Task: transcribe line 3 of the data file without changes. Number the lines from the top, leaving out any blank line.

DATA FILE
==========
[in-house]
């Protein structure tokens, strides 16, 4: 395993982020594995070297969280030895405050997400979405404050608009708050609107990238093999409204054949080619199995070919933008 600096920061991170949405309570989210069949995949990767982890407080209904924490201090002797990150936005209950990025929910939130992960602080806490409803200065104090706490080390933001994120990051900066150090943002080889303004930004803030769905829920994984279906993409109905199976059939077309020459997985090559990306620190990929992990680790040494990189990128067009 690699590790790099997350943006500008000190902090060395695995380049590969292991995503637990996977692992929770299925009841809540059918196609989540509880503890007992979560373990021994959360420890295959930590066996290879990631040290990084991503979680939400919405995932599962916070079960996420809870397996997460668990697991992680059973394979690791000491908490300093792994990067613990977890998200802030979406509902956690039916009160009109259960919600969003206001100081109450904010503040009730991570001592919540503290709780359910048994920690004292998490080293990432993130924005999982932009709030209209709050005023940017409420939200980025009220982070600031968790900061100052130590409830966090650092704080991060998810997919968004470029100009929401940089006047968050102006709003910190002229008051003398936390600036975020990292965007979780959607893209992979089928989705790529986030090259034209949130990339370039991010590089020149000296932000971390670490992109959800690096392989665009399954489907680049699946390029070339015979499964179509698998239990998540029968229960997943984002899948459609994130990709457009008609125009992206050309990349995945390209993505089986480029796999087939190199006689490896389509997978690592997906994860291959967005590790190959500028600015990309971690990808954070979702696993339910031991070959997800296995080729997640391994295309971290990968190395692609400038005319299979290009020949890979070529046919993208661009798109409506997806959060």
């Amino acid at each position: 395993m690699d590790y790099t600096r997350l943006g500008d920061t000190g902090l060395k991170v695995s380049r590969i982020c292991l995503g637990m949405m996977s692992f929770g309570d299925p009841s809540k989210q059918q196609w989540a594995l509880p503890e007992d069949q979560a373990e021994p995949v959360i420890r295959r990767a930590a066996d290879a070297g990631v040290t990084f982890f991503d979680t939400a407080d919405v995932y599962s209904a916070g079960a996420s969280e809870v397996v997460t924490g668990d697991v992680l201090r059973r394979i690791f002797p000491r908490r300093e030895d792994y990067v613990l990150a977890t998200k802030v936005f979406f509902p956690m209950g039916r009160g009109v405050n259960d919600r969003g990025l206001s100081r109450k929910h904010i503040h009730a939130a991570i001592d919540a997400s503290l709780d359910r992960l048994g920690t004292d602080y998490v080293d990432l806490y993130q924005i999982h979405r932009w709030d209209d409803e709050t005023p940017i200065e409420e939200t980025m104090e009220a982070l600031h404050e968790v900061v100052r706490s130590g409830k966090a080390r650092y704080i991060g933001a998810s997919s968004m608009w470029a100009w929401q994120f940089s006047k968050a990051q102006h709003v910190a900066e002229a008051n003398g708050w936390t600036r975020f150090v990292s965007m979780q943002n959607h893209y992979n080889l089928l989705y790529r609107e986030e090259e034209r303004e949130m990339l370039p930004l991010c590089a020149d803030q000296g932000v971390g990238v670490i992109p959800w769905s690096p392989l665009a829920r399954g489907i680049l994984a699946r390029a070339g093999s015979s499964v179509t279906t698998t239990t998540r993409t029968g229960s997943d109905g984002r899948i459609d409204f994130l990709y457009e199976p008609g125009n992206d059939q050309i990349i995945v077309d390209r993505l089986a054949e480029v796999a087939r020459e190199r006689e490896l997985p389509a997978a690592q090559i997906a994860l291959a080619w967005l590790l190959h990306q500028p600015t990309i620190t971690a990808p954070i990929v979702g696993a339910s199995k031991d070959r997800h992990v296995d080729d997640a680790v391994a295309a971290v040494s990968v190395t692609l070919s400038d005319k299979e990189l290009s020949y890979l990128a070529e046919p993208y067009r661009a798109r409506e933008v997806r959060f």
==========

């Amino acid at each position: 395993m690699d590790y790099t600096r997350l943006g500008d920061t000190g902090l060395k991170v695995s380049r590969i982020c292991l995503g637990m949405m996977s692992f929770g309570d299925p009841s809540k989210q059918q196609w989540a594995l509880p503890e007992d069949q979560a373990e021994p995949v959360i420890r295959r990767a930590a066996d290879a070297g990631v040290t990084f982890f991503d979680t939400a407080d919405v995932y599962s209904a916070g079960a996420s969280e809870v397996v997460t924490g668990d697991v992680l201090r059973r394979i690791f002797p000491r908490r300093e030895d792994y990067v613990l990150a977890t998200k802030v936005f979406f509902p956690m209950g039916r009160g009109v405050n259960d919600r969003g990025l206001s100081r109450k929910h904010i503040h009730a939130a991570i001592d919540a997400s503290l709780d359910r992960l048994g920690t004292d602080y998490v080293d990432l806490y993130q924005i999982h979405r932009w709030d209209d409803e709050t005023p940017i200065e409420e939200t980025m104090e009220a982070l600031h404050e968790v900061v100052r706490s130590g409830k966090a080390r650092y704080i991060g933001a998810s997919s968004m608009w470029a100009w929401q994120f940089s006047k968050a990051q102006h709003v910190a900066e002229a008051n003398g708050w936390t600036r975020f150090v990292s965007m979780q943002n959607h893209y992979n080889l089928l989705y790529r609107e986030e090259e034209r303004e949130m990339l370039p930004l991010c590089a020149d803030q000296g932000v971390g990238v670490i992109p959800w769905s690096p392989l665009a829920r399954g489907i680049l994984a699946r390029a070339g093999s015979s499964v179509t279906t698998t239990t998540r993409t029968g229960s997943d109905g984002r899948i459609d409204f994130l990709y457009e199976p008609g125009n992206d059939q050309i990349i995945v077309d390209r993505l089986a054949e480029v796999a087939r020459e190199r006689e490896l997985p389509a997978a690592q090559i997906a994860l291959a080619w967005l590790l190959h990306q500028p600015t990309i620190t971690a990808p954070i990929v979702g696993a339910s199995k031991d070959r997800h992990v296995d080729d997640a680790v391994a295309a971290v040494s990968v190395t692609l070919s400038d005319k299979e990189l290009s020949y890979l990128a070529e046919p993208y067009r661009a798109r409506e933008v997806r959060f």